Approaches to the treatment of IHD

Physical training

Lack of physical activity is considered to be an important risk factor in IHD. Blumenthal et al. found that the coronary risk factor score decreased after a 10 week physical training program in subjects with coronary prone behaviour patterns ('type A') but remained unchanged in subjects with the more relaxed, less aggressive, 'type B' behaviour pattern.*23

Pharmacological approach

According to Sigg the most suitable drugs against cardiac stress are barbiturates, benzodiazepines and propandiols. However, long term use of these drugs is associated with an increasing risk of drug dependence and harmful side effects. Blockage of stressful adrenergic stimuli on the heart by beta-blocking agents may also be useful, but it is not yet known if prolonged treatment with these drugs can prevent pathological changes in the heart due to chronic exposure to stress factors.*24

Group psychotherapy

Psychotherapy in hypertensives, and in psychosomatic patients, is generally more difficult than in purely neurotic subjects.*25 One reason is alexithymia as mentioned previously. On the other hand, group psychotherapy has been successfully used in patients after myocardial infarction.*19

Yogic treatment

Tulpule et al. state that "it is a very common observation in India that people who practise yogic exercises regularly maintain a very good state of circulation."*21 However, they do not present any statistical data to justify this observation. Nevertheless, relatively strong indirect evidence exists to support the preventive value of yoga.*26 Relaxation is an important component of yoga. A high degree of relaxation was observed both in yogic postures*27 and meditative practices.*28 In addition, there are many yogic practices such as yoga nidra, which are specifically intended to induce a state of physical, mental and emotional relaxation. Maybe it is this very relaxation which, by creating the counterbalance to the chronic stress of 20th century living, is partially responsible for the increasingly widespread practice of yoga throughout the world today.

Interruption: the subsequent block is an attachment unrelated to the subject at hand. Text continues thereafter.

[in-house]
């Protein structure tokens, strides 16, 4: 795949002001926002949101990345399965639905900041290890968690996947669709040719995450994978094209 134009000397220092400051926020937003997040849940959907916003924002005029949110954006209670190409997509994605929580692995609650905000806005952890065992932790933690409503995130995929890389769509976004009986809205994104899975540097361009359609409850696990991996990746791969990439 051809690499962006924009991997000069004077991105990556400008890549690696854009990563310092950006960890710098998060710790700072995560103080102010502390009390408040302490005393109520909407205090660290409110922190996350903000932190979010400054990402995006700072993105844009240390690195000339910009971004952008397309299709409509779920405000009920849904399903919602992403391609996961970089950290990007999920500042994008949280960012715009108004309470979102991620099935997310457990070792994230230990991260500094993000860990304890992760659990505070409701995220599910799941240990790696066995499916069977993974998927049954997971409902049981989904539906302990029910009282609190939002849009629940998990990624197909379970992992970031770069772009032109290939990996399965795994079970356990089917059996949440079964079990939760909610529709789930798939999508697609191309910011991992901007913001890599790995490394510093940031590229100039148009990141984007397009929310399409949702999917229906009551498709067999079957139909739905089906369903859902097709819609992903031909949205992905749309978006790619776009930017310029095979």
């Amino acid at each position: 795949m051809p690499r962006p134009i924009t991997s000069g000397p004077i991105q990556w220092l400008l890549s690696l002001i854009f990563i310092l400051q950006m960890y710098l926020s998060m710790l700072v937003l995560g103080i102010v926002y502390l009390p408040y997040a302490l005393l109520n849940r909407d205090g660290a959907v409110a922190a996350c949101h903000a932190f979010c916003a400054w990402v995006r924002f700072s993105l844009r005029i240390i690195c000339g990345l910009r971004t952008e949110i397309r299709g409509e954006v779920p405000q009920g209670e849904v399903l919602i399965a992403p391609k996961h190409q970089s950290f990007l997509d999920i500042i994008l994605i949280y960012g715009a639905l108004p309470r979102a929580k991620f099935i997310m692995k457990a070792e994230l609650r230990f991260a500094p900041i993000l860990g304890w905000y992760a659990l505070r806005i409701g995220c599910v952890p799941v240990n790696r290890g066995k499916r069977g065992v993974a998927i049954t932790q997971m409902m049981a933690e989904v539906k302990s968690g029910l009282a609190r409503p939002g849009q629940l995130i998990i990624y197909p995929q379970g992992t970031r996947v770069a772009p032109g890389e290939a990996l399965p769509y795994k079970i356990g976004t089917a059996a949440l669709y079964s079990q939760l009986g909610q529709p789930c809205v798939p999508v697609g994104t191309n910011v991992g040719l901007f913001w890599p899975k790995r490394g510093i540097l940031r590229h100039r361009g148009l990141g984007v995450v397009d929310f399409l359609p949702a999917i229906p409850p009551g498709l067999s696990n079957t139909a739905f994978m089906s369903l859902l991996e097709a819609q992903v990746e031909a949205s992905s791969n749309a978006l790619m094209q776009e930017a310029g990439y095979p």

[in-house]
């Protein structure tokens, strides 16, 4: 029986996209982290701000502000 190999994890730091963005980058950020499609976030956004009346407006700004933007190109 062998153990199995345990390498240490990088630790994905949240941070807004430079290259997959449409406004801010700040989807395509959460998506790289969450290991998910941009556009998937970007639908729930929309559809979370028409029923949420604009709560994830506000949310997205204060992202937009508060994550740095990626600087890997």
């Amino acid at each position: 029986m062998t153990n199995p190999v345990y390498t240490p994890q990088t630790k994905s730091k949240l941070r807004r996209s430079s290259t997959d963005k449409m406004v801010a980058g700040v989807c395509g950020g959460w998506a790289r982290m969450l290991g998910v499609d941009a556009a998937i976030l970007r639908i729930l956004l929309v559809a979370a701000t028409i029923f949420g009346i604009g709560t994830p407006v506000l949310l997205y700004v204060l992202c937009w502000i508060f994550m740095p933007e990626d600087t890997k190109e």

Lowered cigarette and drug consumption in people practising Transcendental Meditation seems to be also related to decreased tension, even if other factors may also operate here. According to Dostalek, during some yogic practices, systematic stimulation of reflexogenic areas (from which vegetative autonomic reflexes arise) occurs. As a result, the organism ceases to react rashly and inadequately to external stimuli, and in this way the mobilization of energetic reserves decreases during conflict situations.*29 Metabolic changes induced by emotional stressors, e.g. the increase of serum levels of noradrenalin and lipids, probably damage the cardiovascular system.*30 Lepicovska and Dostalek have also demonstrated marked effects of some yogic practices on ECG records of cardiac activity.*31